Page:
CHARLOTTE, N.C. — Rory McIlroy is excited to be back. Is he ready? That’s what we’ll find out this week at the Wells Fargo Championship.
The 18 holes McIlroy played in Wednesday’s pro-am here doubled the number of golf holes he’s played since his inglorious weekend at the Masters when he was paired with Jordan Spieth in a supposed Saturday showdown and shot 79.
If he’s going to hold up his end of the sputtering so-called Big Three (along with Jason Day and Spieth), McIlroy needs to get it in gear. The former world No. 1 from Northern Ireland, who turned 27 today, is in the right place to do that, however. He is the defending champion, he shot a 10-under-par 61 last year, he has won this tournament twice and he loves this golf course. He lost a playoff to Rickie Fowler in 2012. It’s the kind of place where Rory is in contention just standing on the first tee.
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But is he ready? Uh… check back in a few days. He took a break after Augusta, he said, to “recharge the batteries” and try to get his golf swing back in the groove. He wasn’t happy with his swing at the Masters and he’s been working on some technical things to improve it since then. It’s a work in progress.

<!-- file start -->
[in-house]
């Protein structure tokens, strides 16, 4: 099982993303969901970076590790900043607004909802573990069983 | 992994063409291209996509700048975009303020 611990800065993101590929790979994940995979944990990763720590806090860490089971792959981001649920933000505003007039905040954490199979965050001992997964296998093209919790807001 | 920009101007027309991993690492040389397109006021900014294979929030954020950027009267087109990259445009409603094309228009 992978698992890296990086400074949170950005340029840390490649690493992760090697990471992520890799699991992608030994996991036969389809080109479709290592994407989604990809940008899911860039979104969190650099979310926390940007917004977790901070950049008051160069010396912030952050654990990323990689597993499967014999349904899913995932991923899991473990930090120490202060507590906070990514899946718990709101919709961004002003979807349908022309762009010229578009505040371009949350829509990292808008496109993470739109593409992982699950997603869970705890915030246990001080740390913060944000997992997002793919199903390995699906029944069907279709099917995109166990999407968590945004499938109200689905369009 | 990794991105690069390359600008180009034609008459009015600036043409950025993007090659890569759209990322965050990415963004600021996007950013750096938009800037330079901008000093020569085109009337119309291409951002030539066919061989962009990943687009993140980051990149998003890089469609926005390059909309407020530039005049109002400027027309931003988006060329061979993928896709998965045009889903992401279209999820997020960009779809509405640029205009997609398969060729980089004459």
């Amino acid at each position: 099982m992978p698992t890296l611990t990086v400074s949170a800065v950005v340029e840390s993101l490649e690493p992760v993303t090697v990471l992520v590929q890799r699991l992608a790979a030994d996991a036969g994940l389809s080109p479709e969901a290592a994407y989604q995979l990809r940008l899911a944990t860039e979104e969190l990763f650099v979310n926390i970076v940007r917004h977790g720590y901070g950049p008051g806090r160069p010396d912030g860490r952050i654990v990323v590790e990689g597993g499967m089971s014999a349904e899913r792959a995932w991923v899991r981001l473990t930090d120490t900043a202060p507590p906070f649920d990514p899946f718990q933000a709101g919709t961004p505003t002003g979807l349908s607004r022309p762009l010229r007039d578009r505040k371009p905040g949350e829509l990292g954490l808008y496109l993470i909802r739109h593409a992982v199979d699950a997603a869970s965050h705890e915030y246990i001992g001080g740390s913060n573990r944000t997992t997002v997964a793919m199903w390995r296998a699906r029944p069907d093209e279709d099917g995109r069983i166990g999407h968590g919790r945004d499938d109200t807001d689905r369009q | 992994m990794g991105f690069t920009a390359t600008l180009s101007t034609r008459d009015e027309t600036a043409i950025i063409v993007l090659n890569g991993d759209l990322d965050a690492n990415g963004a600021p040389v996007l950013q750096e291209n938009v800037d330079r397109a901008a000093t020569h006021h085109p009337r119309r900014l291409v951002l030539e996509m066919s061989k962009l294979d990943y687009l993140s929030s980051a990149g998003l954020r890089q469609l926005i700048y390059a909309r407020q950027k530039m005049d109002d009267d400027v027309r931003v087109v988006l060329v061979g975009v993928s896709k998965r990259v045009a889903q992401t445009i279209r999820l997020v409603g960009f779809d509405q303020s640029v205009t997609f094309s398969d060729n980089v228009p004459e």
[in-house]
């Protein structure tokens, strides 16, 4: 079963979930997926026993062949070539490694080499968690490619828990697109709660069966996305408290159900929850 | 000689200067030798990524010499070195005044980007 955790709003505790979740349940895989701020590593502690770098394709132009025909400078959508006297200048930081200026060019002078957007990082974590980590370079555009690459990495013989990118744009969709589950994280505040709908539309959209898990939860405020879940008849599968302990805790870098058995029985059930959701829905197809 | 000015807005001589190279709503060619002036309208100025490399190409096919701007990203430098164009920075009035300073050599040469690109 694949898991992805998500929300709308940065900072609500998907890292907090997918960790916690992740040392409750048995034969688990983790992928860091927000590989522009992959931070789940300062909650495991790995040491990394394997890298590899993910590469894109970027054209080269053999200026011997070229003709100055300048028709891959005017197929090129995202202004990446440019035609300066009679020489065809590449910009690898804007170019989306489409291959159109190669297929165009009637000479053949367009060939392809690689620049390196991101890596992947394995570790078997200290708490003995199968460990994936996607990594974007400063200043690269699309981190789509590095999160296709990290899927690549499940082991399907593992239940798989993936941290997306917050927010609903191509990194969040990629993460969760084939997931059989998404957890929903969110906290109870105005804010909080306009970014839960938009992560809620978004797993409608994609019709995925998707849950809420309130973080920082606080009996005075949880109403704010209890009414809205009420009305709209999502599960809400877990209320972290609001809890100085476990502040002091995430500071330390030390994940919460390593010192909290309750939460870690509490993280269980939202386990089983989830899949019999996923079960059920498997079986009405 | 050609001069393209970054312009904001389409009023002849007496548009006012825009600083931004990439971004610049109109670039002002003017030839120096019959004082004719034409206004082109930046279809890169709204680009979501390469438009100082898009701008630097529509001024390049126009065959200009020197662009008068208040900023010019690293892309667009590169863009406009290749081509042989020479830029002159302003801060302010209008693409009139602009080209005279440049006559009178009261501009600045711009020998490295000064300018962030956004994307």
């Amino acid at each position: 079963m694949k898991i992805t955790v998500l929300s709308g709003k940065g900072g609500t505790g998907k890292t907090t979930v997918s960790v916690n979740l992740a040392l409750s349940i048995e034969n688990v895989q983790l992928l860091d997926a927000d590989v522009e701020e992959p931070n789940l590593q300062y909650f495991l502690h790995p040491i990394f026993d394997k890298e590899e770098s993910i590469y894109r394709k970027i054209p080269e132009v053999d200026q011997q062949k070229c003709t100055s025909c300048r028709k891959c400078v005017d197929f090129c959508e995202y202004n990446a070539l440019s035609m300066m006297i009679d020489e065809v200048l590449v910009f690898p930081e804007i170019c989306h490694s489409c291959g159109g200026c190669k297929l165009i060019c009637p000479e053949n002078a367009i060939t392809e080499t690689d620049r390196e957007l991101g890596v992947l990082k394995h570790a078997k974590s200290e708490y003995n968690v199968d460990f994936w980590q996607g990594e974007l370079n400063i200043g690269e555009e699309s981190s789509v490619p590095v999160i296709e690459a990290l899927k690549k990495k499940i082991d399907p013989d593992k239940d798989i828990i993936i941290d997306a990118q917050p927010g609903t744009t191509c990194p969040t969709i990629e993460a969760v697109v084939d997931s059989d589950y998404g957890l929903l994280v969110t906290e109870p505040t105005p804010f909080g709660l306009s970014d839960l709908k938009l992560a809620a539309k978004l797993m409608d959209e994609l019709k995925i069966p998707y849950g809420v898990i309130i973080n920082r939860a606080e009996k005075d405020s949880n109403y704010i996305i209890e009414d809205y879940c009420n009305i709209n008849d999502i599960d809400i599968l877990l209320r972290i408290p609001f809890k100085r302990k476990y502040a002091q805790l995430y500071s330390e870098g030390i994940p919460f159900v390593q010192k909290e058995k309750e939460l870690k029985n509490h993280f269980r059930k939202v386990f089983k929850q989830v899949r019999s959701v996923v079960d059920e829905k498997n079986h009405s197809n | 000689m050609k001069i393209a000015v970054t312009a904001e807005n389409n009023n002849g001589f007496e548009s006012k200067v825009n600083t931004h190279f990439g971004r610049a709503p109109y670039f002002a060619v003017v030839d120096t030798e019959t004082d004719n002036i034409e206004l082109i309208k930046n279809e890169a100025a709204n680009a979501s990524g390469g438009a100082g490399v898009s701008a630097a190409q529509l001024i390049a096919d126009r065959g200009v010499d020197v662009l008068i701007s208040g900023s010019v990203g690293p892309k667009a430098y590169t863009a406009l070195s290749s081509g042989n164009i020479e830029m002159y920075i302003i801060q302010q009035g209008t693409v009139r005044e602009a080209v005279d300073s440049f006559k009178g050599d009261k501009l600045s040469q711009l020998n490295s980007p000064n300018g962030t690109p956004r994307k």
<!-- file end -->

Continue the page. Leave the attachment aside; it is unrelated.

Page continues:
“I’ve been working on the swing quite hard and it’s getting more comfortable,” he said.
He didn’t say, Oh, yeah, I’m ready, my swing is where I want it. Rory’s had a disappointing year where he’s been in position to win but let a few tournaments slip away with bad weekend performances. He shot 75 in the final round at the Northern Trust Championship at Riviera and finished 20th, was third at the Cadillac Championship with a disappointing Sunday 74 and had that unpleasant 79 at the Masters.
This is not the Rory we’re used to, the guy who won four majors in a few blinks of an eye and quickly rose to No. 1, a position we expected him to hold in perpetuity. Instead, he is No. 3.
There are courses for horses, especially in golf, and this is a track for McIlroy. He’s counting on that. He won here in 2010 to start the PGA Tour portion of his career.
“Being so comfortable here and with the great memories I have, it all adds up to a really enjoyable week and week where I feel I can play well and very strongly have a chance to contend again,” he said.